Lesson 2

January 5 - 11

Issues in the Great Controversy

Lesson graphic

Sabbath Afternoon   January 5

READ FOR THIS WEEK'S STUDY: John 8:42-46; 14:9-11; Rev. 12:17.

MEMORY TEXT:  " 'Do you not believe that I am in the Father, and the Father in Me? The words that I speak to you I do not speak on My own authority; but the Father who dwells in Me does the works' "(John 14:10, NKJV).

KEY QUESTIONS: The great controversy is a cosmic battle involving God and Satan. What are the root issues of this conflict, and how have they been manifested?

LET GOD BE GOD. Though the Bible doesn't give a systematic explication of the specific issues in the great controversy, we may gather from the overall biblical portrayal that these issues center on God's character and around God's law, which reveals that character.

As we study this week's lesson, we need to be aware of God's infinity and our finiteness, of God's omnipotence and our frailty. We are mortals approaching a divine mystery. God is holy; we are sinners. Let us take off our shoes (Exod. 3:5, 6) as we seek to understand the ways in which His grace and love are His chief weapons in the great controversy.

"He that ruleth in the heavens is the one who sees the end from the beginning—the one before whom the mysteries of the past and the future are alike outspread, and who, beyond the woe and darkness and ruin that sin has wrought, beholds the accomplishment of His own purposes of love and blessing."Patriarchs and Prophets, p. 43.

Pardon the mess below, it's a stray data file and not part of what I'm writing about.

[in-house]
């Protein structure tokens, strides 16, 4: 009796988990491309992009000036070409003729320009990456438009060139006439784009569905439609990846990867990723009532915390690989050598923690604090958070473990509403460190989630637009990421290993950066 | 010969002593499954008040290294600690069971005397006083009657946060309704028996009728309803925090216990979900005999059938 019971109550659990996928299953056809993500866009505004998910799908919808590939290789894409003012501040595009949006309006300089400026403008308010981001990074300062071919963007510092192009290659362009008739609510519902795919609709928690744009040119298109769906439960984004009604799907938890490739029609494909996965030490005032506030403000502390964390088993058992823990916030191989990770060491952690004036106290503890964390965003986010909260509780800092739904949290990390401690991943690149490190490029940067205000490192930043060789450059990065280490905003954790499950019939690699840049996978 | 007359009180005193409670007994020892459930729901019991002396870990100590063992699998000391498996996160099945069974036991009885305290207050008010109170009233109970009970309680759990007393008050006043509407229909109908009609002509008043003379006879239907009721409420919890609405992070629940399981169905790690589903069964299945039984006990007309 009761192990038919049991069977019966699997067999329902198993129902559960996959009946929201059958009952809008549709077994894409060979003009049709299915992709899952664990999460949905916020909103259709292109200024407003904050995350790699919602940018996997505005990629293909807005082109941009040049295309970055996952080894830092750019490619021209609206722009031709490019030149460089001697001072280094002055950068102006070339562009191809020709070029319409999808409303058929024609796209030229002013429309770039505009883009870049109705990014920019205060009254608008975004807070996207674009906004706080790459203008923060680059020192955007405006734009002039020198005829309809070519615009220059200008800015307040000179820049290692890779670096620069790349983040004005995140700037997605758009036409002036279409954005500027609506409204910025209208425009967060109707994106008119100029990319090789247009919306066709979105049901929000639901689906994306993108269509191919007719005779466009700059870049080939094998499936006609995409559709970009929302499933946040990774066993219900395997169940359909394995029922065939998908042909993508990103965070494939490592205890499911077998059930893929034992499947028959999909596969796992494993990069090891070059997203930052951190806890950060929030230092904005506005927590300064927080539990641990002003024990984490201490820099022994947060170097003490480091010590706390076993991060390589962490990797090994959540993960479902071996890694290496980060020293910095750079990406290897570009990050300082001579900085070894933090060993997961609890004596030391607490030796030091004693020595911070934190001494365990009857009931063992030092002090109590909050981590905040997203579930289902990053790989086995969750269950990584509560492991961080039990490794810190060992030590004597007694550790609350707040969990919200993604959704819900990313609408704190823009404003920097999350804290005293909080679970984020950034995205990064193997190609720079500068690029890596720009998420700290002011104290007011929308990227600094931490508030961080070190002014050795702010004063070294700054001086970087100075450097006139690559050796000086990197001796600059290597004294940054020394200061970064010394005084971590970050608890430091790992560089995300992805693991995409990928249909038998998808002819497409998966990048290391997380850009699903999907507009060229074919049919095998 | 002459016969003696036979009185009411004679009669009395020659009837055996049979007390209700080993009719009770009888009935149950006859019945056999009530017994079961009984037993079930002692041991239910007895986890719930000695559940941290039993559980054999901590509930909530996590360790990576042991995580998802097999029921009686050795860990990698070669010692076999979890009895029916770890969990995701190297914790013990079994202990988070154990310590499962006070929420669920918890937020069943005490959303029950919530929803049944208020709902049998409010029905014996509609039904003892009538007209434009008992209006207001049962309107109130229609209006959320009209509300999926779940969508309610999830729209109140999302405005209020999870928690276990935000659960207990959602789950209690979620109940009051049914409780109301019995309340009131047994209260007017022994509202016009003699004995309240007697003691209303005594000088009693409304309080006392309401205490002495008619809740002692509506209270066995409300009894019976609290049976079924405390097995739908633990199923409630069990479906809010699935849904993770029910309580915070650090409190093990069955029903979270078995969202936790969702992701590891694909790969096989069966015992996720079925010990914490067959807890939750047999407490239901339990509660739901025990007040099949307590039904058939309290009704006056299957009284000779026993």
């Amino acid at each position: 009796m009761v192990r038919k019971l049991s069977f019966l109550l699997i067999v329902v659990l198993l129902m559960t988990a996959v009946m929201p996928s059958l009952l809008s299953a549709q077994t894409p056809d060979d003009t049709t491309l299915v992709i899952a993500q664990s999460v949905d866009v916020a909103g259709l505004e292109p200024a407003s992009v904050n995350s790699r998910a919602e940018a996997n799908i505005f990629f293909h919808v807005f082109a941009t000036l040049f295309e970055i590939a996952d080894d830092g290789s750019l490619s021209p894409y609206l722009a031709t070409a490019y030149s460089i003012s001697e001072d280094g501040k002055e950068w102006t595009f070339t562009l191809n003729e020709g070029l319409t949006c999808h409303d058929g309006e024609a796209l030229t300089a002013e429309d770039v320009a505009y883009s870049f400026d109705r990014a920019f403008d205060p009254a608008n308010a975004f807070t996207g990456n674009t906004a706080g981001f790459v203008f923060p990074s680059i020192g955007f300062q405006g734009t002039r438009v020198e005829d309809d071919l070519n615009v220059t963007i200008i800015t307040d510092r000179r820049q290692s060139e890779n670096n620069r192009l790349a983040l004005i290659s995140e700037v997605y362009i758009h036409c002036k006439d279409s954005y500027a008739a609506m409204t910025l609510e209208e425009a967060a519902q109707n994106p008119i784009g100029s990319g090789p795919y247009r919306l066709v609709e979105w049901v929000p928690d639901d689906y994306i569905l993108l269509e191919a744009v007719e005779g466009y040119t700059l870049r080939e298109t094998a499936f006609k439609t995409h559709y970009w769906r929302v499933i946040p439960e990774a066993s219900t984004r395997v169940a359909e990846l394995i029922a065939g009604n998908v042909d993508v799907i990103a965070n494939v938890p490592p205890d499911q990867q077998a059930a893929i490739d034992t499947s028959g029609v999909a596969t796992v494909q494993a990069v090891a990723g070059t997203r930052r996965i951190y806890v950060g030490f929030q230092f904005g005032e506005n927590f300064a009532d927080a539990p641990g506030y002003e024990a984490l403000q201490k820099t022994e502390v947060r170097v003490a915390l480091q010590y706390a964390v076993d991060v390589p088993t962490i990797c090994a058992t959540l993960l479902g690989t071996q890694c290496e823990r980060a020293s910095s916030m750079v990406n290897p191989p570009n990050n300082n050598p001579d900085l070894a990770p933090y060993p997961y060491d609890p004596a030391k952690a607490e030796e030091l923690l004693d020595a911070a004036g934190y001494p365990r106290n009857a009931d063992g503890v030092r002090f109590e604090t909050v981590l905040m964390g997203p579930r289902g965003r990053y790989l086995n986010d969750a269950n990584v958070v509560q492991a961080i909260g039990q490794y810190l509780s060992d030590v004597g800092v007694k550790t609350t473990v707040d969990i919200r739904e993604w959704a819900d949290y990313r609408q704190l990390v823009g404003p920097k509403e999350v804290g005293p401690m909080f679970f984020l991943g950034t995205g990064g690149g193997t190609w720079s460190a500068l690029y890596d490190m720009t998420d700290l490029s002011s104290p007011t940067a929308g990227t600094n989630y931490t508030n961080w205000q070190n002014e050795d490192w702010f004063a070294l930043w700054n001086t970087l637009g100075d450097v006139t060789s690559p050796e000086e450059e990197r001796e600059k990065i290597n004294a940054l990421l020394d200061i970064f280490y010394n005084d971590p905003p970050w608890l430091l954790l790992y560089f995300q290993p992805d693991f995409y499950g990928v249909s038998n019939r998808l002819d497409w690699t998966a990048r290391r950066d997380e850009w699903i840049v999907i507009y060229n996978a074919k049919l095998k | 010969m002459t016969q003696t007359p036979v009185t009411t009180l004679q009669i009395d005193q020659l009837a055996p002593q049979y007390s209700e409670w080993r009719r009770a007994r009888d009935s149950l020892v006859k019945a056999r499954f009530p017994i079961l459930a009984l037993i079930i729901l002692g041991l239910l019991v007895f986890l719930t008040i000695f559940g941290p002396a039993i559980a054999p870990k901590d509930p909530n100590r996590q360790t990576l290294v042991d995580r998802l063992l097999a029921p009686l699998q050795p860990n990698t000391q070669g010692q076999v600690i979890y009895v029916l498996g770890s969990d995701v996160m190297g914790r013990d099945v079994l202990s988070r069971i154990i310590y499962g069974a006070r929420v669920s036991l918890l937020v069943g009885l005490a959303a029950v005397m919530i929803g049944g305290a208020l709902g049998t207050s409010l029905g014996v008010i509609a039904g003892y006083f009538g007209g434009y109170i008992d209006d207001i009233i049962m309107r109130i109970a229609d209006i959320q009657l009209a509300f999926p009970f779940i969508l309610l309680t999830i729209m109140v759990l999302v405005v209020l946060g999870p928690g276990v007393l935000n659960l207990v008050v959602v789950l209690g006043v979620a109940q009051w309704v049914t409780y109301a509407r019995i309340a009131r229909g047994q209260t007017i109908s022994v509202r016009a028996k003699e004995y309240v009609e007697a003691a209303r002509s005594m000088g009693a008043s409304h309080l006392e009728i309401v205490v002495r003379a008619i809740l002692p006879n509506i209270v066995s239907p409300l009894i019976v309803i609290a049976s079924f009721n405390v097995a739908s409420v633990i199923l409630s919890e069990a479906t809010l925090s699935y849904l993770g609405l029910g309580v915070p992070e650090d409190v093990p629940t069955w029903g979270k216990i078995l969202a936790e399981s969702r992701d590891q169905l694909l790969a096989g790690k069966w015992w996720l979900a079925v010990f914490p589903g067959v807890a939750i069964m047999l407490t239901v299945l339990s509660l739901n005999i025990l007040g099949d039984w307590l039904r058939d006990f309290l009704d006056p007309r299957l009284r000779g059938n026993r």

*(Study this week's lesson to prepare for Sabbath, January 12.)

Sunday  January 6


"And the dragon was wroth with the woman, and went to make war with the remnant of her seed, which keep the commandments of God, and have the testimony of Jesus Christ" (Rev. 12:17).  

If Satan wars against God's people because they are faithful to His law (Rev. 12:17), we can conclude that one of the issues in the great controversy is that law. Scripture says that "everyone who sins breaks the law; in fact, sin is lawlessness" (1 John 3:4, NIV). But sin is more than lawlessness. Read Psalm 40:8. This Messianic text identifies the principles of God's law with His personal will. Sin, therefore, is also rebellion against God Himself.

When 1 John 3:8 says that "the devil has been sinning from the beginning" (NIV), it seems that right from the start of the great controversy, Lucifer rebelled against God by questioning the necessity of obeying His law.

What position did Jesus take regarding the law?

Matt. 5:17, 18 (what Jesus taught)  ___________________________________________________________


John 15:10 (Jesus' testimony)  ______________________________________________________________


2 Cor. 5:21; 1 Pet. 2:22 (the sinlessness of Jesus)  ______________________________________________


The nature of a government is discerned by its laws:  Evil governments have evil laws; good governments have good laws.  In this context, what does it mean to say that God's law is a "transcript of His character"?  (see The Great Controversy, p. 434).  

Monday  January 7

GOD'S CHARACTER AND AUTHORITY (2 Chron. 20:6; Jer. 31:3; Dan. 7:14; John 3:16; Rom. 5:8; Rev. 19:6).

What do the passages listed above teach us about God's character, power, and authority?